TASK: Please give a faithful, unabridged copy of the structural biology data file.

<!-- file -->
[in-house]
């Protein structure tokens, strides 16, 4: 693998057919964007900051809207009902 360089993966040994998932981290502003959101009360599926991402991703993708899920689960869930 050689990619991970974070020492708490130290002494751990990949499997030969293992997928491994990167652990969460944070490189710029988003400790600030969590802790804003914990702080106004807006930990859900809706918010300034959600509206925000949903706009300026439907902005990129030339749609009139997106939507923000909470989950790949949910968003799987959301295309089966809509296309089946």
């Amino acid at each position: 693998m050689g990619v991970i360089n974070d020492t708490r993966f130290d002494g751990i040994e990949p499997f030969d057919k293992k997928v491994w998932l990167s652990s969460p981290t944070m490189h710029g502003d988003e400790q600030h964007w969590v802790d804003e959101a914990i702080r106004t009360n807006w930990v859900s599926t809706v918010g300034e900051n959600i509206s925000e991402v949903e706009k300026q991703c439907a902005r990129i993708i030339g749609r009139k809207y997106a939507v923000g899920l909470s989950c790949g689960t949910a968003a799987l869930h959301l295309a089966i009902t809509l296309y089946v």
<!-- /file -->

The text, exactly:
[in-house]
């Protein structure tokens, strides 16, 4: 693998057919964007900051809207009902 360089993966040994998932981290502003959101009360599926991402991703993708899920689960869930 050689990619991970974070020492708490130290002494751990990949499997030969293992997928491994990167652990969460944070490189710029988003400790600030969590802790804003914990702080106004807006930990859900809706918010300034959600509206925000949903706009300026439907902005990129030339749609009139997106939507923000909470989950790949949910968003799987959301295309089966809509296309089946």
């Amino acid at each position: 693998m050689g990619v991970i360089n974070d020492t708490r993966f130290d002494g751990i040994e990949p499997f030969d057919k293992k997928v491994w998932l990167s652990s969460p981290t944070m490189h710029g502003d988003e400790q600030h964007w969590v802790d804003e959101a914990i702080r106004t009360n807006w930990v859900s599926t809706v918010g300034e900051n959600i509206s925000e991402v949903e706009k300026q991703c439907a902005r990129i993708i030339g749609r009139k809207y997106a939507v923000g899920l909470s989950c790949g689960t949910a968003a799987l869930h959301l295309a089966i009902t809509l296309y089946v």